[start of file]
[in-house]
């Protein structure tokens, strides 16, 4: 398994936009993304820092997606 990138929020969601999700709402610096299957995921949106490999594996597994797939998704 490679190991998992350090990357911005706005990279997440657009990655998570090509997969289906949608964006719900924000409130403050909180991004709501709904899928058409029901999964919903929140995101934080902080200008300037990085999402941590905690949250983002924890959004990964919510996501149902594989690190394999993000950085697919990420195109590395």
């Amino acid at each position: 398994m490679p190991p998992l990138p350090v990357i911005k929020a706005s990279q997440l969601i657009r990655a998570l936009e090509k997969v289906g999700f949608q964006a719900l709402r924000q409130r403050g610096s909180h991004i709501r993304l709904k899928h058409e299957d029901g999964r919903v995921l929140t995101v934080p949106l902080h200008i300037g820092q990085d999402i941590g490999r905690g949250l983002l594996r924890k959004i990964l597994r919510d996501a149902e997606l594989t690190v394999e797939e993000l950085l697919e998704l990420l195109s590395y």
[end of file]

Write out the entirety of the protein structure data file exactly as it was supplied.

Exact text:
[in-house]
């Protein structure tokens, strides 16, 4: 398994936009993304820092997606 990138929020969601999700709402610096299957995921949106490999594996597994797939998704 490679190991998992350090990357911005706005990279997440657009990655998570090509997969289906949608964006719900924000409130403050909180991004709501709904899928058409029901999964919903929140995101934080902080200008300037990085999402941590905690949250983002924890959004990964919510996501149902594989690190394999993000950085697919990420195109590395």
């Amino acid at each position: 398994m490679p190991p998992l990138p350090v990357i911005k929020a706005s990279q997440l969601i657009r990655a998570l936009e090509k997969v289906g999700f949608q964006a719900l709402r924000q409130r403050g610096s909180h991004i709501r993304l709904k899928h058409e299957d029901g999964r919903v995921l929140t995101v934080p949106l902080h200008i300037g820092q990085d999402i941590g490999r905690g949250l983002l594996r924890k959004i990964l597994r919510d996501a149902e997606l594989t690190v394999e797939e993000l950085l697919e998704l990420l195109s590395y």